4. Lower the oven setting to 350°F (175°C). Sift together the flour, baking powder, baking soda, and salt into a mixing bowl. Stir in the granulated sugar and brown sugar.
  5. In another bowl, lightly beat the eggs.
  6. Dissolve the honey in the melted butter and then stir the warm honey-butter mixture into the eggs. Add this to the soaked cornmeal mixture.
  7. Add the wet mixture to the flour mixture and stir with a large spoon or whisk until all the ingredients are evenly distributed and the batter is blended and smooth. It should be the consistency of thick pancake batter.
  8. Stir in the corn kernels until they are evenly distributed.
  9. Place 2 tablespoons of the bacon fat into a 10-inch round cake pan (you can also use a 9 by 13-inch baking pan or a 12-inch square pan). Place the pan in the oven for 5 to 7 minutes, or until the fat gets very hot. With good pot holders or oven mitts, remove the pan, tilt it to grease all the corners and sides.
  10. Pour in the batter, spreading it from the center of the pan to the edges.
  11. Sprinkle the crumbled bacon pieces evenly over the top, gently pressing them into the batter.
  12. Bake for about 30 minutes, or until the corn bread is firm and springy (the baking time will depend on the size of the pan) and a toothpick inserted in the center comes out clean. The top will be a medium golden brown. The internal temperature at the center of the corn bread should register at least 185°F (85°C).
  13. Allow the bread to cool in the pan for at least 15 minutes before slicing it into squares or wedges. Serve warm.

Happy Thanksgiving

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33 comments on “13 Steps to GREAT cornbread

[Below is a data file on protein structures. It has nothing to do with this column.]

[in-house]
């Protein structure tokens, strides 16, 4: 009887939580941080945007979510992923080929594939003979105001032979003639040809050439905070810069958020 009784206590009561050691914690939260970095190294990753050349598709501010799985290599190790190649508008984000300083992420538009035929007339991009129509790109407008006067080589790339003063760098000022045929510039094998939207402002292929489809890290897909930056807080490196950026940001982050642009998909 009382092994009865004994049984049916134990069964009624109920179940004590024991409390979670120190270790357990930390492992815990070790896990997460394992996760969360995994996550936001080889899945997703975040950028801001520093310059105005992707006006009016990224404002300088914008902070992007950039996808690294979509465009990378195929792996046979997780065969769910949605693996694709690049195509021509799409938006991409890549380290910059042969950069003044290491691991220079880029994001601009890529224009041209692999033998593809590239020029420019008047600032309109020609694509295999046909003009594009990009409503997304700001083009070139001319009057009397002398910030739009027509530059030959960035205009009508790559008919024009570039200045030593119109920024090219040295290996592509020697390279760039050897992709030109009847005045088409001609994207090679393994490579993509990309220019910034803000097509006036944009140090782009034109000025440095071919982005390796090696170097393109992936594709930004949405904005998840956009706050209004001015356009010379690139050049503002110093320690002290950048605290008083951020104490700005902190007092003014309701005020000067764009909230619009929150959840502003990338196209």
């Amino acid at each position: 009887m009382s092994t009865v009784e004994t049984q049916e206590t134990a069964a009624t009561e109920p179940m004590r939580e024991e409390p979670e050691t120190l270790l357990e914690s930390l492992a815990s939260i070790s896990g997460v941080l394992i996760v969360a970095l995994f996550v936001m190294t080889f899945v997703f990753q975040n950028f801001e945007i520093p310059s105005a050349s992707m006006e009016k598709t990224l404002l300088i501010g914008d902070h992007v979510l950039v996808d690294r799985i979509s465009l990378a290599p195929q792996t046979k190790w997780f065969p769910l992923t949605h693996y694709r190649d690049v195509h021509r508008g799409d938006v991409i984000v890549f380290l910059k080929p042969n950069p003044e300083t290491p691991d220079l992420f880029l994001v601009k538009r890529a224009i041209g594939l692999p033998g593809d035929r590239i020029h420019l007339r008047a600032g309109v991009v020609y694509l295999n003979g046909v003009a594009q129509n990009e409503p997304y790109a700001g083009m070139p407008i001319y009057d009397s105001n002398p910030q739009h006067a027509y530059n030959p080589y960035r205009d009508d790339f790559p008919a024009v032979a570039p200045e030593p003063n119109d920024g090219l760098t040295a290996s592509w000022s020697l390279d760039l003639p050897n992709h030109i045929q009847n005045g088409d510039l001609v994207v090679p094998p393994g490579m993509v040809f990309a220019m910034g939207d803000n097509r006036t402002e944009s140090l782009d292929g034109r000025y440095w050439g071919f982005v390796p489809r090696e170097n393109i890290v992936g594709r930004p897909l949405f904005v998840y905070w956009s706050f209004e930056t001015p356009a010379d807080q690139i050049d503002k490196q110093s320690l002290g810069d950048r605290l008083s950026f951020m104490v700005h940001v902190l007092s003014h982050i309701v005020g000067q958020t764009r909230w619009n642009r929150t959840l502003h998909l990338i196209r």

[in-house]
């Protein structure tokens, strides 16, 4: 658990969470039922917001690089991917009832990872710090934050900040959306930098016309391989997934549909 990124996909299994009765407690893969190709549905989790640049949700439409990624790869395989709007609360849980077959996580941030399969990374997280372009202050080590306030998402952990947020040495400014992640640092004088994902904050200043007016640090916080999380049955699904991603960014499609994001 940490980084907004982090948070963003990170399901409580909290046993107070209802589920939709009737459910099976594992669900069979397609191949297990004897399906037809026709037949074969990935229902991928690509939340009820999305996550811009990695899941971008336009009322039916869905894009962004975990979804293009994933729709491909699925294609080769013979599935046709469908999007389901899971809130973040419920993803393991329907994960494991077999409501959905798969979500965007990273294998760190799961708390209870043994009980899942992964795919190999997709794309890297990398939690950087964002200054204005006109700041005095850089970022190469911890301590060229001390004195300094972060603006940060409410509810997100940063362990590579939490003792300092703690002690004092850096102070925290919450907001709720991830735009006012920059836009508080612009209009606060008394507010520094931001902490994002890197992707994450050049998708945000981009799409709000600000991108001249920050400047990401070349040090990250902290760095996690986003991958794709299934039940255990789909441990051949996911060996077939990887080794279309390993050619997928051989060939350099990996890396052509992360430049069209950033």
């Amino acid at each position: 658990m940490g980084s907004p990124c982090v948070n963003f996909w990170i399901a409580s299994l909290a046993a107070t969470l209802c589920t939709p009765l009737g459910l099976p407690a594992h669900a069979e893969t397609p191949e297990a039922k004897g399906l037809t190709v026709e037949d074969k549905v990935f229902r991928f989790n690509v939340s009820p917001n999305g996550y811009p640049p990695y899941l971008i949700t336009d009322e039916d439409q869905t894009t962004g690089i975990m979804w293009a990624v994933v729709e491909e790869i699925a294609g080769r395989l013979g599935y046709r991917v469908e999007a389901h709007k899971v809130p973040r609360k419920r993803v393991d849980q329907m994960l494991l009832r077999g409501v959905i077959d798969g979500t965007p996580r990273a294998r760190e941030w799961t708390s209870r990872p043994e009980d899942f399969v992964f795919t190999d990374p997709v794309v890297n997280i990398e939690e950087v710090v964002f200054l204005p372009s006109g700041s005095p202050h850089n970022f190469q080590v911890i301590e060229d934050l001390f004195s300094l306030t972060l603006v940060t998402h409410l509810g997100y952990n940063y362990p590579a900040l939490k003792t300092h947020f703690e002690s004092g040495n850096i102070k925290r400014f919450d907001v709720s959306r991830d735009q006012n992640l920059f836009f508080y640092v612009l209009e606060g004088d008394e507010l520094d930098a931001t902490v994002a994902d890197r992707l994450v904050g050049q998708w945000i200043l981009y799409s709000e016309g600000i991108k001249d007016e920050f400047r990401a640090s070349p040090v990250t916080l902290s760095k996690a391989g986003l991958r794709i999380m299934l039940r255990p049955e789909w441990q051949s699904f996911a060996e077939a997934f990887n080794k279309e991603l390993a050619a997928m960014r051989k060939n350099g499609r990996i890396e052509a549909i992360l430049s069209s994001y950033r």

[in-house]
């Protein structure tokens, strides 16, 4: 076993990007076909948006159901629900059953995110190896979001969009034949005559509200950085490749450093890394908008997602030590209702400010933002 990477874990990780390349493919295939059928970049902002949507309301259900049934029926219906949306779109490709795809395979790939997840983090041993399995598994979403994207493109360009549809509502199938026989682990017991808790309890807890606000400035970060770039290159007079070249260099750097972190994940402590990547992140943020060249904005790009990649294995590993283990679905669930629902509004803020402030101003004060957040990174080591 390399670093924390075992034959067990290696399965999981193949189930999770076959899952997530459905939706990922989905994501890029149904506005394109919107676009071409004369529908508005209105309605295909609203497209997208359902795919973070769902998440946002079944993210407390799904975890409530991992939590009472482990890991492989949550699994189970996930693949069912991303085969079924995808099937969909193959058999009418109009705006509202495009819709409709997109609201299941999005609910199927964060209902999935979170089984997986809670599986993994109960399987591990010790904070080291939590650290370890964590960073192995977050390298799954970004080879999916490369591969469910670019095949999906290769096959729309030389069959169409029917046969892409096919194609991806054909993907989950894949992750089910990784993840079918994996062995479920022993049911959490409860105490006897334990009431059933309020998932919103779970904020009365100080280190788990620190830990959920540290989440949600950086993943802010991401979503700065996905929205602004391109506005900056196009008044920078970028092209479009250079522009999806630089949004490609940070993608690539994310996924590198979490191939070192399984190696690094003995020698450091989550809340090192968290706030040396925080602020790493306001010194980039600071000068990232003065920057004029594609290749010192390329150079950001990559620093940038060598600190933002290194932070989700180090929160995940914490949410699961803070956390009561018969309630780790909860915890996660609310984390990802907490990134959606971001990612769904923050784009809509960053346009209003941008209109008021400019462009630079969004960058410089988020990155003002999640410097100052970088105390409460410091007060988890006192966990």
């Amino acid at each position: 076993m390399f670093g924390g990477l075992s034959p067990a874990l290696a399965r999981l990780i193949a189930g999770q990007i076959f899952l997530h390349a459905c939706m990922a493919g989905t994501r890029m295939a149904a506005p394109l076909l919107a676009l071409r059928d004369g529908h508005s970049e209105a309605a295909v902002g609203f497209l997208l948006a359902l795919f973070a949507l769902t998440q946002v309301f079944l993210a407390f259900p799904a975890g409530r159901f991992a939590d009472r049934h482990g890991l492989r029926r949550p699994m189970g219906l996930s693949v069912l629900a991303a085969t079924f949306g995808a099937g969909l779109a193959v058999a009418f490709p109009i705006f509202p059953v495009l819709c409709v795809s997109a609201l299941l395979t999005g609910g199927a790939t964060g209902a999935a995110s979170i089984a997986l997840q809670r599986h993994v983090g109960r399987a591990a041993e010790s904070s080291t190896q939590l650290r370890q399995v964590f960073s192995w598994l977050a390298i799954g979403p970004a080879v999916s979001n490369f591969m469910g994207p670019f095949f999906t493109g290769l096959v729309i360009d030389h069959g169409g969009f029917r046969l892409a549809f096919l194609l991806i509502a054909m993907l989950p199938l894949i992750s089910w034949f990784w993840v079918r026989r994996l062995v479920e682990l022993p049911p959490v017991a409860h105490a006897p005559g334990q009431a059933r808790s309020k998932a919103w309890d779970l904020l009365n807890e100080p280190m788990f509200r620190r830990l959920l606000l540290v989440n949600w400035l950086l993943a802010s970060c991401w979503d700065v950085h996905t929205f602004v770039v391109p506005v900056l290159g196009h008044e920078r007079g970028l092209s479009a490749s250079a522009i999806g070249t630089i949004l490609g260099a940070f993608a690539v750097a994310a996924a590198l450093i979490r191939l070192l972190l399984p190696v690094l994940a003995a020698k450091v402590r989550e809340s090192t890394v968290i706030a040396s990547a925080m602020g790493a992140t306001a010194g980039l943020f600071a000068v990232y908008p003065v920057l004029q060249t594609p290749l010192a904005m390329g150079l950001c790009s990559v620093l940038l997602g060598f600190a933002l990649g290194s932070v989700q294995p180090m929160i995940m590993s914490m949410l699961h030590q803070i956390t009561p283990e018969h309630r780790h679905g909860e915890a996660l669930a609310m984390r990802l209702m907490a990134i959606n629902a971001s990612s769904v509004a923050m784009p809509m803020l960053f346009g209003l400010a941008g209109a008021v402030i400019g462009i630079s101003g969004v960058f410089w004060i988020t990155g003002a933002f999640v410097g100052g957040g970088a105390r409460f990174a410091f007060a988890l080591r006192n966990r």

1. This sounds like a great recipe, I may just have to try it, would need to drive to town for buttermilk darn!

    You children are the cutest! Have a wonderful Turkey day with them and the rest of your family.

  2. No worries! Buttermilk can always be made with yogurt. Just substitute a little yogurt and milk for the buttermilk. Or add a teaspoon of vinegar to a cup of milk to get your own buttermilk.

  3. Happy Thanksgiving! I’m not a kitchen princess, but I’ll give the recipe to my hubby. 🙂 It sounds very good!
    I have a random TT this week.

  4. Mmm. Corn bread. We make the easy recipe on the back of the cornmeal… I’m almost embarrassed to say that, but it’s good (it’s the sugar).

    Have a great holiday and why NOT order a pizza? Well, other than the fact that no one might be open…

  5. We are TOTALLY a cornbread eating house. We actually have good luck with the Jiffy brand (we add some sugar, though, for sweet cornbread). I would like to try to make it like this, though.

    The kids are suckers for cornbread in milk!!

  6. I don’t have a kitchen large enough to really cook in but I’ve been drawn more and more to cookbooks lately. Perhaps because I know we’re moving soon and I’m hoping for a larger area.

    I’ll be sure to add this to the list of books I’m getting.

    May your feast be joyous!


  7. Pingback: Susiej » If you spent Thanksgiving at my house